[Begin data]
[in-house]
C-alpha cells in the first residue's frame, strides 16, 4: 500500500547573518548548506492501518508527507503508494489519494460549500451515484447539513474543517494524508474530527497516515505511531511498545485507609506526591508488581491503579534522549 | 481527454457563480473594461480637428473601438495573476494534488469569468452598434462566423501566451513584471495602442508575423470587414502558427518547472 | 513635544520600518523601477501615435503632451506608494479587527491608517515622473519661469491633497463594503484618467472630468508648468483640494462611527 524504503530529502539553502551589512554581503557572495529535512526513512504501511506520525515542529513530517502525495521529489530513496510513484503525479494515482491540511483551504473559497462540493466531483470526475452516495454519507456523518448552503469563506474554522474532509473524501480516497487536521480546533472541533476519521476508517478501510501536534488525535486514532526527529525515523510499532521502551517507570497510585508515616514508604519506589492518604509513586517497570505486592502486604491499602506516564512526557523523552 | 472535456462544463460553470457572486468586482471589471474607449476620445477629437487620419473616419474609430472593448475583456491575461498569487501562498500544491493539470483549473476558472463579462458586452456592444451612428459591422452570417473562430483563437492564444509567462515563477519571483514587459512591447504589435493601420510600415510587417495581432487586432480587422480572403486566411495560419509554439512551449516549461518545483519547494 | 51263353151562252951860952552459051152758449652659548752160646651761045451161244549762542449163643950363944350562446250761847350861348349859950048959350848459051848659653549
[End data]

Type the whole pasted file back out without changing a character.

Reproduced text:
[in-house]
C-alpha cells in the first residue's frame, strides 16, 4: 500500500547573518548548506492501518508527507503508494489519494460549500451515484447539513474543517494524508474530527497516515505511531511498545485507609506526591508488581491503579534522549 | 481527454457563480473594461480637428473601438495573476494534488469569468452598434462566423501566451513584471495602442508575423470587414502558427518547472 | 513635544520600518523601477501615435503632451506608494479587527491608517515622473519661469491633497463594503484618467472630468508648468483640494462611527 524504503530529502539553502551589512554581503557572495529535512526513512504501511506520525515542529513530517502525495521529489530513496510513484503525479494515482491540511483551504473559497462540493466531483470526475452516495454519507456523518448552503469563506474554522474532509473524501480516497487536521480546533472541533476519521476508517478501510501536534488525535486514532526527529525515523510499532521502551517507570497510585508515616514508604519506589492518604509513586517497570505486592502486604491499602506516564512526557523523552 | 472535456462544463460553470457572486468586482471589471474607449476620445477629437487620419473616419474609430472593448475583456491575461498569487501562498500544491493539470483549473476558472463579462458586452456592444451612428459591422452570417473562430483563437492564444509567462515563477519571483514587459512591447504589435493601420510600415510587417495581432487586432480587422480572403486566411495560419509554439512551449516549461518545483519547494 | 51263353151562252951860952552459051152758449652659548752160646651761045451161244549762542449163643950363944350562446250761847350861348349859950048959350848459051848659653549